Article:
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What should you pay for video, pt.1

The mysteries of video budgets and how much should you pay for a video seem to sometimes be on a scale of who shot JFK and where is the Ark of the Covenant. While video budgets can sometimes be complex, they aren’t indecipherable. At least, they shouldn’t be. So here is part one of a guide to help you know if you’re making a great investment or getting swindled.

Here is an example of a conversation I have often with new clients.

Client: We saw your work for [previous client] and really like what you did. We would like to talk about a video project coming up. What would a video cost?

Me: Well, that would depend on a lot of factors.

Client: …

Me: It’s a lot like building a house. Without the location, square footage, style, direction in materials (high-end or low-end), I couldn’t begin to set a budget for your video. Can you tell me more about the project?

That’s a real conversation I have on the reg. So before you start wondering what your video should cost, you will need to think about what you’re asking for. What type of video is this going to be? How many people will be in it? Will you need professional talent? How many locations? Will there be a lot of post-production work like animations of voiceovers?

SCOPE OF WORK

All of these elements will affect the budget, just like doubling the square footage of a house or adding imported, Italian marble would for building a house. If you happen upon a videographer who gives you a blanket price for a video without asking some of these questions, you need to be very careful that they understand the scope of work you’re asking for.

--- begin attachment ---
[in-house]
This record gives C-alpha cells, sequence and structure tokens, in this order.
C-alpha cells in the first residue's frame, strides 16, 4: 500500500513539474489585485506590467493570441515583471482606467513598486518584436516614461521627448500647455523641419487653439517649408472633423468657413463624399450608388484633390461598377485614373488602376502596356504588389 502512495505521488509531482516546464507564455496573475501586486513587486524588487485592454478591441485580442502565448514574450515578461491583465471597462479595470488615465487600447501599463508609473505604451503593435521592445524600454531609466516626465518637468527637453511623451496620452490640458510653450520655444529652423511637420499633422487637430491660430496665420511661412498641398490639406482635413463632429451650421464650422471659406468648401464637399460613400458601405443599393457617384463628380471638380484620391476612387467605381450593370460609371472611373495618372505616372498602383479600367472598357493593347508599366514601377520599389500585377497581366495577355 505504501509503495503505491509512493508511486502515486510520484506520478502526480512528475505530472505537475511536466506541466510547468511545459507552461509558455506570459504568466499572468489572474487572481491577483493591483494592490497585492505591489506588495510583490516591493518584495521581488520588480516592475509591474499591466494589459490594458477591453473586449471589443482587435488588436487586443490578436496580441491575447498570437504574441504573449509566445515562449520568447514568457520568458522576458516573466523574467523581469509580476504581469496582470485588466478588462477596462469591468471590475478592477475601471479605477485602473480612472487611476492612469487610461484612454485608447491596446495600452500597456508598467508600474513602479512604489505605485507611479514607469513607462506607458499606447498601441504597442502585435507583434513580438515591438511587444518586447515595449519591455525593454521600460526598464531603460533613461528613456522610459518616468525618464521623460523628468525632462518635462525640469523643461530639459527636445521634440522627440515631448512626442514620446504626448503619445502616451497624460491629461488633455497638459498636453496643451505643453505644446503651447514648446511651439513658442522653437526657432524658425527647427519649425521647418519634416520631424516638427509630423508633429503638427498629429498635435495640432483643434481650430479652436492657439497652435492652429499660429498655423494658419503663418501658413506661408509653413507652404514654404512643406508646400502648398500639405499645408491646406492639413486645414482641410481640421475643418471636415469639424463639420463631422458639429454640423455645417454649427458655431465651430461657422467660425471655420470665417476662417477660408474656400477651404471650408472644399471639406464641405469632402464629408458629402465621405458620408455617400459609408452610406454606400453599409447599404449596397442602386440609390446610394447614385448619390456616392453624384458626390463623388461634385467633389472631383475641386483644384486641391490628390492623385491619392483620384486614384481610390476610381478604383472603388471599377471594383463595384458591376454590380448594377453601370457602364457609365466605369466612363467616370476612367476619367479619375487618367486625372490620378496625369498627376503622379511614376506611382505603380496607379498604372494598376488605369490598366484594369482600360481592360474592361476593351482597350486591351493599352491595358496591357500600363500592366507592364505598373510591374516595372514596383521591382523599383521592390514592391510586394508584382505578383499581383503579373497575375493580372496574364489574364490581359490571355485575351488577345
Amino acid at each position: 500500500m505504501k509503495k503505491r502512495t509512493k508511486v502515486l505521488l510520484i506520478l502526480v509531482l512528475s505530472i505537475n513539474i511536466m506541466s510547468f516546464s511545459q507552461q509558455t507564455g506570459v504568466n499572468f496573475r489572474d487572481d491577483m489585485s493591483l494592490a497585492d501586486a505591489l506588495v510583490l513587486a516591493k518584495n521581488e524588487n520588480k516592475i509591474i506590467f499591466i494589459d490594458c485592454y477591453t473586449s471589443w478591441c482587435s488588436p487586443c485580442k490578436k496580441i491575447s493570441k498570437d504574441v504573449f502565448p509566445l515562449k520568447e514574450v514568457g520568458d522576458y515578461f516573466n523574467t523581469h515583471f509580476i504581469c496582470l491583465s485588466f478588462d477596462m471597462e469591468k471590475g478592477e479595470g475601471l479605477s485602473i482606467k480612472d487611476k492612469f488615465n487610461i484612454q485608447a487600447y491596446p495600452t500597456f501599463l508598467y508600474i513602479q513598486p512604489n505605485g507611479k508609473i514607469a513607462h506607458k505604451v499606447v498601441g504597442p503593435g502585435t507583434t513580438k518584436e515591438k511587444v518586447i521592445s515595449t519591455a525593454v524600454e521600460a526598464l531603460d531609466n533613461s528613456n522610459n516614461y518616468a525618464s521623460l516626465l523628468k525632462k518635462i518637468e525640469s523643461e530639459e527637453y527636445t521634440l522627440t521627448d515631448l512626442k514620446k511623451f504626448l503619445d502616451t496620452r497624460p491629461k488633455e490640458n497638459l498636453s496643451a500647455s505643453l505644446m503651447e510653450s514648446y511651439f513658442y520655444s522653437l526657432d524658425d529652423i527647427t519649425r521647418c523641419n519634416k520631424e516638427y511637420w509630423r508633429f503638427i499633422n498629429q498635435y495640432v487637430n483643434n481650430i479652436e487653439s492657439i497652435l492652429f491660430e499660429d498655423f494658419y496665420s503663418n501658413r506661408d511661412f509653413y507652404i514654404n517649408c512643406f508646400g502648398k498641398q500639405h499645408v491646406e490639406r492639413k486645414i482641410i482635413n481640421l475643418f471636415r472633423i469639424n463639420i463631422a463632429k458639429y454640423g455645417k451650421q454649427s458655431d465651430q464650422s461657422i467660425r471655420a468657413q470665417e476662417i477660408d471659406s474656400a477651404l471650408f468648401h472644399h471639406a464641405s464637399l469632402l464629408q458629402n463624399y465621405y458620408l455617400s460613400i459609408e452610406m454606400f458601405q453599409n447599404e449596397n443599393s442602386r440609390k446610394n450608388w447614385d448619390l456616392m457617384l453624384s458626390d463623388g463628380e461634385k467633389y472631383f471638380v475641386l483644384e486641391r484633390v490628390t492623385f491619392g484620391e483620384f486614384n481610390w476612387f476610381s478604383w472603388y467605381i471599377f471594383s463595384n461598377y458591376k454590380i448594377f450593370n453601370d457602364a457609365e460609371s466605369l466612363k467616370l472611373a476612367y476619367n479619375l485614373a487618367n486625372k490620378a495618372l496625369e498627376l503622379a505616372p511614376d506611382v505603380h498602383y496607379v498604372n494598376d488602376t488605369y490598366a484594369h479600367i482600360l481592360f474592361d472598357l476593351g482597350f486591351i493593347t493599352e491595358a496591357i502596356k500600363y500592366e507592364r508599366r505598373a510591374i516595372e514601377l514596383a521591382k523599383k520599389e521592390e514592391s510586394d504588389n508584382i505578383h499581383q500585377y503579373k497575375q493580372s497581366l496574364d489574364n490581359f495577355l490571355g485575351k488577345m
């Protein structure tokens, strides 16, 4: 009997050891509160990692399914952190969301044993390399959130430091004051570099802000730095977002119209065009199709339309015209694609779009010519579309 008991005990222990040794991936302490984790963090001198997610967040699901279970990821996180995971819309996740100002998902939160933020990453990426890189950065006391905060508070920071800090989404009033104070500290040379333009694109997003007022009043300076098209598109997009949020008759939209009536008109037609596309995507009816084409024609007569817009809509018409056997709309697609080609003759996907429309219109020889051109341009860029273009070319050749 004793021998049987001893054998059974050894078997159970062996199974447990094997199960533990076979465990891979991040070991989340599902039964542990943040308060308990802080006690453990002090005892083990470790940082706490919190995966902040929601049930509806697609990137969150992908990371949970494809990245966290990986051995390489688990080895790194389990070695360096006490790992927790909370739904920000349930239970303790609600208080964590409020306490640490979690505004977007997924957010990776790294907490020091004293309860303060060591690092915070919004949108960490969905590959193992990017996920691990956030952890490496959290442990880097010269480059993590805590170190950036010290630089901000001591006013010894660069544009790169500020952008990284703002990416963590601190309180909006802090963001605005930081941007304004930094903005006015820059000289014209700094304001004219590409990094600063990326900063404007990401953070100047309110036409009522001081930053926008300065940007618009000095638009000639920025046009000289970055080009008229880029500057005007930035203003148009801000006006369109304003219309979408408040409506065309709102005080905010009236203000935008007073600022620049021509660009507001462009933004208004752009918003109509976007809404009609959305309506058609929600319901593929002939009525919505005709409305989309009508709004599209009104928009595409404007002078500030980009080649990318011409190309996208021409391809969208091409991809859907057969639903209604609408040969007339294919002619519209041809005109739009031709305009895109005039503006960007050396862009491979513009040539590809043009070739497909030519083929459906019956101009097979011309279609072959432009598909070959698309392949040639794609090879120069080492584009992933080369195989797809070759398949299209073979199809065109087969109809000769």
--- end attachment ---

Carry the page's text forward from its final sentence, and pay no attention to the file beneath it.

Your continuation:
If you don’t know the questions you should ask, feel free to download our pre-production worksheet. This is just a tool we created to help us work with clients to understand their needs.

COST OF PROJECT

After you have an idea about your scope of work, you can get an idea for the cost of the project. This is the general budget a video production company would have to make a video without making a profit. That last line is important. No video production company can stay in business without turning a profit. So if you see numbers that are too low, understand the risk you take on for quality and longevity if you want to continue doing business with the company.

Here is a calculator that will help you determine the cost of doing the project.

Most video production companies will need to make more than 20% profit on a project. Doing the numbers, if a video costs $5,000 to produce and the price a company charges you is $6,000, that leaves them with $1,000 to buy food, pay their mortgage, have clothes, and other necessities for spending an average of 20 hours on that type of project.

MAKING A DECISION

Deciding if it’s worth it to hire a videographer or video production company is entirely up to you. For the most part, video converts at a higher rate than any other medium. Here at Knackhäus, we believe videos are the best way to make connections and connections are priceless.

If you’re still wondering if it’s worth making the investment, make sure to check out PART 2 in this series.

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